We’re not exactly in the “second half” of the season, as that term is generally used to denote the time after the All-Star break. This is odd, but true, even though most teams will have played about 55 percent of their games by next Sunday.
And we’re not exactly at the official halfway mark of the season for the Cubs as of this morning, as they have now played 82 games, with 80 remaining.
Nevertheless, with an off day today, the Cubs’ last before the break, it looked to me like a good time to check out the team’s schedule going forward.
I’m here to tell you that the Cubs’ remaining schedule looks pretty advantageous to them.
The Cubs have played well within the N.L. Central. They are 21-14 against teams within the division, but just 20-27 outside the Central. The poor record outside the division reflects some series against teams that are in first place or otherwise having really good years. (Of course, if the Cubs do wind up back in the postseason, obviously they’d have to find ways to beat teams like that.)
The Cubs are 2-4 in interleague play so far this year, and so there’s quite a bit of that remaining. Four of those games are against the White Sox (split evenly between North Side and South Side), who currently have a losing record. Three more are against the Blue Jays, who are also under .500 as of now. Those games are at Wrigley Field. The Jays have been a poor road team this year (17-22). The Cubs also travel to Baltimore, to face the .500ish Orioles in a three-game set, and have four games against the Rays, two in Chicago and two in Tampa.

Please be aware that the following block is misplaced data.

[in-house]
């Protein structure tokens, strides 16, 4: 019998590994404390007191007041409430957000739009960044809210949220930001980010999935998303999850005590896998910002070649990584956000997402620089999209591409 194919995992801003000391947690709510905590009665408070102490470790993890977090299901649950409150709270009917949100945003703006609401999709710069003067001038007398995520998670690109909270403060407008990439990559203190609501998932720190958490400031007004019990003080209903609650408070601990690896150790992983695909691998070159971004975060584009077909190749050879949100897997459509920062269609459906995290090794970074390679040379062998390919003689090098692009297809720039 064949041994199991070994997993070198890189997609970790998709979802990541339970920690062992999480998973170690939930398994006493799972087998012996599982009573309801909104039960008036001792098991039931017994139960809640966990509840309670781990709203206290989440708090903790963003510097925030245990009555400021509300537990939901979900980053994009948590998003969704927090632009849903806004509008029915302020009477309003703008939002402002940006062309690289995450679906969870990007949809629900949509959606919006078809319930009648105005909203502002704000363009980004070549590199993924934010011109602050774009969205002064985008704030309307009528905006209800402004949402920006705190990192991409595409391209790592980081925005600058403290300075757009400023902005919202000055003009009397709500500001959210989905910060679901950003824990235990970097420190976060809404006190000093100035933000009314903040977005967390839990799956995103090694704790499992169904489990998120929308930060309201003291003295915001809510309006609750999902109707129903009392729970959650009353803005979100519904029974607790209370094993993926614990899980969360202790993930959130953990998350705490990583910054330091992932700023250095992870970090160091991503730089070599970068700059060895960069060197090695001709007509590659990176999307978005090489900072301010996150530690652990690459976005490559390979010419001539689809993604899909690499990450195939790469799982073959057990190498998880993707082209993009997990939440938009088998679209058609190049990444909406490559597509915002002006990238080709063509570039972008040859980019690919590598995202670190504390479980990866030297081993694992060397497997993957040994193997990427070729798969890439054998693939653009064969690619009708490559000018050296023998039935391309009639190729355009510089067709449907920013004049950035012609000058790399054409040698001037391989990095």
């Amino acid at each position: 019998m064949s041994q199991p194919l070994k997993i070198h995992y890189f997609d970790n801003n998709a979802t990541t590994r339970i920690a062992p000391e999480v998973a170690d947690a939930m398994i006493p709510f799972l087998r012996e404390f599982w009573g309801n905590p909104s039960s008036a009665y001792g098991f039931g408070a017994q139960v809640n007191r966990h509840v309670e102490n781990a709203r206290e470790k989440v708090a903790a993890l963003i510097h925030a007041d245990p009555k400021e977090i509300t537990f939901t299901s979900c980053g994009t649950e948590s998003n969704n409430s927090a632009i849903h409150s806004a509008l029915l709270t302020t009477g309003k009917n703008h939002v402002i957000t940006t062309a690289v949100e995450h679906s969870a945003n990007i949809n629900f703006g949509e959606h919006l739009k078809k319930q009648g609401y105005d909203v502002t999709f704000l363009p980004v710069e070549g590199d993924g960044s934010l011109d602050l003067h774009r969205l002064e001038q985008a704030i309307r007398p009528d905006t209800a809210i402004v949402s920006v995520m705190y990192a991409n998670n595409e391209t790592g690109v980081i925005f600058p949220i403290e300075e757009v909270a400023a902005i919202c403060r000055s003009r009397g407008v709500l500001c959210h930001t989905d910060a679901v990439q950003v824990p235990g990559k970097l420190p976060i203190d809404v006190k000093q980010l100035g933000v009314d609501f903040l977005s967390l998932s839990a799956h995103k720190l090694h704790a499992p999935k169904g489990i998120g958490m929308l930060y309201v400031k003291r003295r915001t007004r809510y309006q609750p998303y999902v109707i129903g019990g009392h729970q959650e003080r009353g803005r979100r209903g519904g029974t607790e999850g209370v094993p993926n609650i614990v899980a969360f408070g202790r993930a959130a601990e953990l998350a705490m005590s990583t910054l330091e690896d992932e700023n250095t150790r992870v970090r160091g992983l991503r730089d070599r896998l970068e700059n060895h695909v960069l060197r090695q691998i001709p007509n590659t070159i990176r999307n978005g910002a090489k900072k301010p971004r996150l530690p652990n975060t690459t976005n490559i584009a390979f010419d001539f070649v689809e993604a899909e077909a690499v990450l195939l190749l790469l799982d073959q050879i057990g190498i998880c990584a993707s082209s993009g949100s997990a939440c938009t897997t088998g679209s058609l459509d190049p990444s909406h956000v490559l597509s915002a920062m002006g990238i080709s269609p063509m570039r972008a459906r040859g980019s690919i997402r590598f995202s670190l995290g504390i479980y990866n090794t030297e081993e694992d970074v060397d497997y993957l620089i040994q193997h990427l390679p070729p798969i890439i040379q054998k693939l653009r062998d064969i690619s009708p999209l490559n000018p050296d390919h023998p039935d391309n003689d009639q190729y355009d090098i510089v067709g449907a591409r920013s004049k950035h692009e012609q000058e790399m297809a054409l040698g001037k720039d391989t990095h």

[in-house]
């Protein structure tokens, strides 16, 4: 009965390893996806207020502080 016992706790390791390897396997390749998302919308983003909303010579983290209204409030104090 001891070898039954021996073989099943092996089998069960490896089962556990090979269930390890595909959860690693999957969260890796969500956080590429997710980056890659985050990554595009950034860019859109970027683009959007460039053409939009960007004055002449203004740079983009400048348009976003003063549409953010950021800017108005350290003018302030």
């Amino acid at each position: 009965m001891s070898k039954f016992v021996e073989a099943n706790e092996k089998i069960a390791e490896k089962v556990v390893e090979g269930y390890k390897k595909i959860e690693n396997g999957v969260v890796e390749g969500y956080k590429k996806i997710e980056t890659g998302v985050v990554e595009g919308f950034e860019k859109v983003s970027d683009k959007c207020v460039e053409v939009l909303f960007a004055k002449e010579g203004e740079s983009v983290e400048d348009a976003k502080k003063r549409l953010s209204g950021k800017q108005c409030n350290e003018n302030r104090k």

That’s 14 games, and of those 14, 10 are against teams currently under .500. The Cubs should be able to go 8-6 or maybe even 9-5 in those games.
The other games outside the N.L. Central are as follows:
Of those 22 games, 16 of them are against teams that currently have losing records. Even though the Cubs haven’t been a good road team so far this season (19-25) they should be able, at least, to beat the Phillies and Giants in their home parks.
The Diamondbacks will be tough. They and the Braves are the only N.L. teams the Cubs have yet to face, and Arizona will be part of a road trip to the Pacific time zone the second week in August. However, that’s the only week the Cubs will play outside of the Central or Eastern time zone the rest of the season. In fact, from July 21 through August 6, a period of 17 days, the Cubs will either be in Chicago or Milwaukee, keeping close to home. (It’ll really be 18 days at or near home, presuming they all spend their July 20 off day in Chicago.)
Here are the Cubs’ remaining games vs. Central division opponents:
So that’s 41 divisional games, 23 at home and 18 on the road. That should be an advantage, I’d think. The Cubs currently have winning records against the Brewers, Cardinals and Reds and are 4-5 against the Pirates. In all, 30 of those 41 games are against teams that currently have losing records.
Thus, of the Cubs’ remaining 80 games, 56 are against teams currently under .500. Of course, the Cubs are presently a .500 team. However, I still think this Cubs team can play much better than that.
Caveat to all this: it’s easy to look at a schedule and say the Cubs “should” beat a team, but remember that even the worst teams in baseball will win at least a third of their games. The Cubs will lose some games they “should” win, because baseball. Hopefully, there won’t be too many of those, and there will be more games that they win that they “should” lose to make up for that.
The Cubs need to go 49-31 to win 90 games this year, a .613 winning percentage. While 90 wins would be a decline from 2016, it still would probably be enough to win the N.L. Central and get into the October tournament, where just about anything could happen. And the remaining schedule should give them a really good chance to do just that.